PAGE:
Set on Edge

Bernice Rubens, Author Trafalgar Square Publishing $19.95 (224p) ISBN 978-0-241-12123-8
Originally published in England in 1960, this is a bleak rendition of a mother/daughter love/hate relationship by the Booker Prize-winning author (see review of Our Father below). Gladys Sperber, the family ""martyr,'' is the oldest of five ``failures'' who, because her mother is ``too busy,'' virtually raises her siblings. ``She would take her food when the others had eaten. . . . She would wait for their happiness before she felt entitled to her own, and she would have looked after their dying if she'd been able.'' The title refers to Gladys's destructive symbiotic relationship with her mother: the biblical book of Ezekiel observes that fathers eat sour grapes and the children's teeth are set on edge. Although the novel, which covers two world wars, evokes the limited choices available to women in a man's world and is replete with manifestations of mother-daughter interdependence (an adult Gladys shares a bedroom with her widowed mother), it doesn't probe the psychodynamics of that relationship. The result is a contrived work that depresses rather than engrosses. (December)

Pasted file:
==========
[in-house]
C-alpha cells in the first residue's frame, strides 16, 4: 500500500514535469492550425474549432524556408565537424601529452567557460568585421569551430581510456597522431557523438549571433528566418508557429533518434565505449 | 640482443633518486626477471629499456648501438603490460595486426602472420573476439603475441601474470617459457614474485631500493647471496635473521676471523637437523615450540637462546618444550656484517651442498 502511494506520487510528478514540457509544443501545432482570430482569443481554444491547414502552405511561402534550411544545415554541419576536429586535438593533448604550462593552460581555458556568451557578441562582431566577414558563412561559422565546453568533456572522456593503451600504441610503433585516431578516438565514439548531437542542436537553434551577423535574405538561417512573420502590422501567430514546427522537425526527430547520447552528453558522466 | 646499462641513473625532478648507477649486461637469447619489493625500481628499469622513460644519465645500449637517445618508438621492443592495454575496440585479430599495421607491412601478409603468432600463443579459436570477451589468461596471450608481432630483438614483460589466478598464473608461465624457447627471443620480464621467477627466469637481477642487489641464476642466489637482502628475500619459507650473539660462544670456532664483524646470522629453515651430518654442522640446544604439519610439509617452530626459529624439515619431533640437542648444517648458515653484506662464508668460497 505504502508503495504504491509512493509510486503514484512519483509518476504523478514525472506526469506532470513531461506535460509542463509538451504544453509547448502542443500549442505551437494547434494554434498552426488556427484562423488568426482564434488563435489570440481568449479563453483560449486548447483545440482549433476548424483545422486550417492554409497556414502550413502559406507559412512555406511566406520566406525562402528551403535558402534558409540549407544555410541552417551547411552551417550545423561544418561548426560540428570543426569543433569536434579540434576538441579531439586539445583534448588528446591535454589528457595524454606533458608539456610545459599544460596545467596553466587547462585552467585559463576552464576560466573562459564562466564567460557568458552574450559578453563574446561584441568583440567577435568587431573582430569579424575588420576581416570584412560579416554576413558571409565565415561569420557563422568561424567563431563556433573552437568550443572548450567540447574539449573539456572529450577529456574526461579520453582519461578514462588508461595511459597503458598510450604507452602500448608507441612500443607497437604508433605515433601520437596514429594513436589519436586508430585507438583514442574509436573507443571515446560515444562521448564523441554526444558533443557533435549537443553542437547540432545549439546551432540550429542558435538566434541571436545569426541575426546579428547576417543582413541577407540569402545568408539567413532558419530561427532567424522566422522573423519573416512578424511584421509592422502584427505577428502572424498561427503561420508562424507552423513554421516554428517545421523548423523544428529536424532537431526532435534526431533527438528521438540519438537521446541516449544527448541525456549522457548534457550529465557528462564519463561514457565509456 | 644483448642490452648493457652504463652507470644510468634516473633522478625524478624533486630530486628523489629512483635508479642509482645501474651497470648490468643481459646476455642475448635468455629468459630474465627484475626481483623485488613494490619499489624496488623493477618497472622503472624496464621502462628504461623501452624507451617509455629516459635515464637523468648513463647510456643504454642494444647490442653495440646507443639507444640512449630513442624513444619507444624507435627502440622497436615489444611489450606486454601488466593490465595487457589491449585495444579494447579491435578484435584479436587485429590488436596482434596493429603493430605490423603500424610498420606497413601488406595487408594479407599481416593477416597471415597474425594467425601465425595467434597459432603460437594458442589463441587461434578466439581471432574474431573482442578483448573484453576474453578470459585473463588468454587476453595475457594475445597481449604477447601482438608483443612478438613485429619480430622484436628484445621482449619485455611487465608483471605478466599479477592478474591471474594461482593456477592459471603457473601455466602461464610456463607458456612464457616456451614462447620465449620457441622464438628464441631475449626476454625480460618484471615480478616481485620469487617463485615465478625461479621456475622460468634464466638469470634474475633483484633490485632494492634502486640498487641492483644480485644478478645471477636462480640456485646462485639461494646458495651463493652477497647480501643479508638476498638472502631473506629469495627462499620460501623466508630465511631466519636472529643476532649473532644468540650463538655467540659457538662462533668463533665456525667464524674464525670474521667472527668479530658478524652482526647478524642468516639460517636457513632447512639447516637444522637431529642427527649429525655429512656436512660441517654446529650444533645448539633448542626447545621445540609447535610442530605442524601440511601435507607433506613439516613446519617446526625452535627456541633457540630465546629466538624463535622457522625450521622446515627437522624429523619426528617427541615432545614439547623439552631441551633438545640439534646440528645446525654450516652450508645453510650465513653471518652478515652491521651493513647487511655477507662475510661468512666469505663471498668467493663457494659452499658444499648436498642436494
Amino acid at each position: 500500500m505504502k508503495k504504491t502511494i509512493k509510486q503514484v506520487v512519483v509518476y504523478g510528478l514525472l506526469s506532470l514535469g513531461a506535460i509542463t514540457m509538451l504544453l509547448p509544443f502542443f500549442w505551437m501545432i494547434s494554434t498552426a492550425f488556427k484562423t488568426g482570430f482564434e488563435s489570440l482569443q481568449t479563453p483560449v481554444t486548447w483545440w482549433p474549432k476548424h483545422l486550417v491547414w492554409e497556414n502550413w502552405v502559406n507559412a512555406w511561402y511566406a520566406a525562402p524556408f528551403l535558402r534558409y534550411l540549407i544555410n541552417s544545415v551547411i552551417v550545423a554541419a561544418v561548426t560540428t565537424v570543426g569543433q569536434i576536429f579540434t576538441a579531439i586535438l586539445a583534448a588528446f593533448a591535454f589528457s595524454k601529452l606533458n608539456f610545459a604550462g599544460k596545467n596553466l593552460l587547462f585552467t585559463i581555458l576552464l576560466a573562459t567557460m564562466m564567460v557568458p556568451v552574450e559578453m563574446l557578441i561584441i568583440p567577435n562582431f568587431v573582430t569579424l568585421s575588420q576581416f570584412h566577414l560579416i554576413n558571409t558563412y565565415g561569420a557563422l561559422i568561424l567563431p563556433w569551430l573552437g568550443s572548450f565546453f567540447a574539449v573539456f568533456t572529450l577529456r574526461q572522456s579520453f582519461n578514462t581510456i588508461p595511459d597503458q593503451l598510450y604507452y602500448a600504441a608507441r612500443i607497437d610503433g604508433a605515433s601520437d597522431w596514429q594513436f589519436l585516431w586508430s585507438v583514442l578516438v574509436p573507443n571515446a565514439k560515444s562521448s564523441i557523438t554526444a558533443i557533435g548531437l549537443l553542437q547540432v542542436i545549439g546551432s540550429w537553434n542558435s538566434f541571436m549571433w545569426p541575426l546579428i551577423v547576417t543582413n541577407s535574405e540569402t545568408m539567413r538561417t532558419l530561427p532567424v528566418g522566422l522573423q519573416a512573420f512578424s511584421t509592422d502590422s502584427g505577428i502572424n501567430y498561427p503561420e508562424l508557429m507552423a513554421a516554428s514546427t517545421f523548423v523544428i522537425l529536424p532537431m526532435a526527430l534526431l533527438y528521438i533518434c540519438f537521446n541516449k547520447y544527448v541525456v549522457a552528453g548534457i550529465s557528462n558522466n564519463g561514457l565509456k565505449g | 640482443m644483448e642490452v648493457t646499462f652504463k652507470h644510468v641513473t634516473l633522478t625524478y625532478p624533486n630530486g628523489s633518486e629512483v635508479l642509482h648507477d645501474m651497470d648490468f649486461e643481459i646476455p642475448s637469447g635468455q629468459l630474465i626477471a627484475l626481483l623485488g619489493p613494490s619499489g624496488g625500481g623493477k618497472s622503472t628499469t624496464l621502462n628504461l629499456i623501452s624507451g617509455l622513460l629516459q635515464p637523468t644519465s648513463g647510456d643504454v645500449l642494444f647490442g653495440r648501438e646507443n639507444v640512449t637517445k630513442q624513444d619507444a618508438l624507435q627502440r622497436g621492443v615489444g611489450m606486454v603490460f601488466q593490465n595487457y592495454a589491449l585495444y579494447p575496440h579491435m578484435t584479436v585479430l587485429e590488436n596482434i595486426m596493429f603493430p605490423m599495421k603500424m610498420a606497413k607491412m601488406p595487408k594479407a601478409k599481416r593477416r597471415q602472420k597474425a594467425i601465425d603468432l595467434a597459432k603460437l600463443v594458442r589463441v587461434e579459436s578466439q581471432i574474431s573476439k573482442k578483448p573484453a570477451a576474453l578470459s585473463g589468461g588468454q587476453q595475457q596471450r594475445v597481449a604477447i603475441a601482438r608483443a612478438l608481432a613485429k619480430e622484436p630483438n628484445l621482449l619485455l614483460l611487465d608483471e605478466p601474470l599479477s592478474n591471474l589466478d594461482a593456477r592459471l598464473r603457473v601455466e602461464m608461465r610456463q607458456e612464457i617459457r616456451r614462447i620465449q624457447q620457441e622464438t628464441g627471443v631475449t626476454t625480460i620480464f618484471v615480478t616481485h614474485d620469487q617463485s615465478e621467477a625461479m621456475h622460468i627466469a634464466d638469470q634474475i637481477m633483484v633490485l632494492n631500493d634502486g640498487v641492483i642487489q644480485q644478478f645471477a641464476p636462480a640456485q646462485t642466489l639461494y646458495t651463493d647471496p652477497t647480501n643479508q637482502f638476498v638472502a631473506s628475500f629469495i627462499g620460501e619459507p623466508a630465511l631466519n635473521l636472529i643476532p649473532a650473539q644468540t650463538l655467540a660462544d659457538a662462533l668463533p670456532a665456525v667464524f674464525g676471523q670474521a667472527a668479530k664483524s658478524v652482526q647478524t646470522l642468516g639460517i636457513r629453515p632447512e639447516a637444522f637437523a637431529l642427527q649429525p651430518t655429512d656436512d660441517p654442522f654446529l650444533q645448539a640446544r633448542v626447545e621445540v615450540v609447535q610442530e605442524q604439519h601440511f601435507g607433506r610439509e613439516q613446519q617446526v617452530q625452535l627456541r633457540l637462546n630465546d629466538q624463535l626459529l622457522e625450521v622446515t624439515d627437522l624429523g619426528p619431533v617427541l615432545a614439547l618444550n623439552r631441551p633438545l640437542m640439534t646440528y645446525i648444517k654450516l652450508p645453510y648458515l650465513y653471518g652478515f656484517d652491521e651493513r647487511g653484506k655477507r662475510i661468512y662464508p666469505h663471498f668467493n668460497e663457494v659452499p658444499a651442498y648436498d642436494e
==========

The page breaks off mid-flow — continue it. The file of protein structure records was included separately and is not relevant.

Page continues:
Reviewed on: 11/02/1987
Release date: 11/01/1987
Paperback - 222 pages - 978-0-85303-155-0
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